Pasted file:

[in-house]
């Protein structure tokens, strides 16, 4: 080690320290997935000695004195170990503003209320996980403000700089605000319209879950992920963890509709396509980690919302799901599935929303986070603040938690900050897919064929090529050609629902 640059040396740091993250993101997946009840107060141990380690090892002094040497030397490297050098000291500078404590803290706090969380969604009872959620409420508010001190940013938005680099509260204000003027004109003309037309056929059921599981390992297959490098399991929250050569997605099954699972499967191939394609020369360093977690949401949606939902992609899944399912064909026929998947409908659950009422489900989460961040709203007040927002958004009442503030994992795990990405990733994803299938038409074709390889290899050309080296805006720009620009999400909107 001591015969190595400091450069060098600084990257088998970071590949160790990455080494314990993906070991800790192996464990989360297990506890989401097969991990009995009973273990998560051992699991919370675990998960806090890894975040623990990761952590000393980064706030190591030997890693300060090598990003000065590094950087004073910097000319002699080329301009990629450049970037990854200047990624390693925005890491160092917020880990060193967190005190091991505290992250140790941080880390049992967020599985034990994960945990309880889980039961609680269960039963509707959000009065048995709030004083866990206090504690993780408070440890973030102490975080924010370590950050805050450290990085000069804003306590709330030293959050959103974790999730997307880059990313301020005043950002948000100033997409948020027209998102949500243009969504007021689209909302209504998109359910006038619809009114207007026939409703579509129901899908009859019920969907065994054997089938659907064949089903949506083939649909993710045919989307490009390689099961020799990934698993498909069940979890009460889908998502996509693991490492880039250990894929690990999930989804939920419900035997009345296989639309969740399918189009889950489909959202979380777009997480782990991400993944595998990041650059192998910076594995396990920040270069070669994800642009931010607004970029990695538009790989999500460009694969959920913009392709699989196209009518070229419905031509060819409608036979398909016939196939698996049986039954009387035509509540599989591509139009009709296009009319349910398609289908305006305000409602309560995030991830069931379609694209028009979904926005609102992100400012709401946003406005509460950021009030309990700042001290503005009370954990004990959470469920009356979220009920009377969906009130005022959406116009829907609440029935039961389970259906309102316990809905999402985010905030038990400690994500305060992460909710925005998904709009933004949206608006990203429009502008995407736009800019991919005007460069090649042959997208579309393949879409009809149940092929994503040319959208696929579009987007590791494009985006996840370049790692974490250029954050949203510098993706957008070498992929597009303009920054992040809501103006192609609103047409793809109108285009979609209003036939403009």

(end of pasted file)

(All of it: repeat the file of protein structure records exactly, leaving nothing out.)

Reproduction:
[in-house]
């Protein structure tokens, strides 16, 4: 080690320290997935000695004195170990503003209320996980403000700089605000319209879950992920963890509709396509980690919302799901599935929303986070603040938690900050897919064929090529050609629902 640059040396740091993250993101997946009840107060141990380690090892002094040497030397490297050098000291500078404590803290706090969380969604009872959620409420508010001190940013938005680099509260204000003027004109003309037309056929059921599981390992297959490098399991929250050569997605099954699972499967191939394609020369360093977690949401949606939902992609899944399912064909026929998947409908659950009422489900989460961040709203007040927002958004009442503030994992795990990405990733994803299938038409074709390889290899050309080296805006720009620009999400909107 001591015969190595400091450069060098600084990257088998970071590949160790990455080494314990993906070991800790192996464990989360297990506890989401097969991990009995009973273990998560051992699991919370675990998960806090890894975040623990990761952590000393980064706030190591030997890693300060090598990003000065590094950087004073910097000319002699080329301009990629450049970037990854200047990624390693925005890491160092917020880990060193967190005190091991505290992250140790941080880390049992967020599985034990994960945990309880889980039961609680269960039963509707959000009065048995709030004083866990206090504690993780408070440890973030102490975080924010370590950050805050450290990085000069804003306590709330030293959050959103974790999730997307880059990313301020005043950002948000100033997409948020027209998102949500243009969504007021689209909302209504998109359910006038619809009114207007026939409703579509129901899908009859019920969907065994054997089938659907064949089903949506083939649909993710045919989307490009390689099961020799990934698993498909069940979890009460889908998502996509693991490492880039250990894929690990999930989804939920419900035997009345296989639309969740399918189009889950489909959202979380777009997480782990991400993944595998990041650059192998910076594995396990920040270069070669994800642009931010607004970029990695538009790989999500460009694969959920913009392709699989196209009518070229419905031509060819409608036979398909016939196939698996049986039954009387035509509540599989591509139009009709296009009319349910398609289908305006305000409602309560995030991830069931379609694209028009979904926005609102992100400012709401946003406005509460950021009030309990700042001290503005009370954990004990959470469920009356979220009920009377969906009130005022959406116009829907609440029935039961389970259906309102316990809905999402985010905030038990400690994500305060992460909710925005998904709009933004949206608006990203429009502008995407736009800019991919005007460069090649042959997208579309393949879409009809149940092929994503040319959208696929579009987007590791494009985006996840370049790692974490250029954050949203510098993706957008070498992929597009303009920054992040809501103006192609609103047409793809109108285009979609209003036939403009």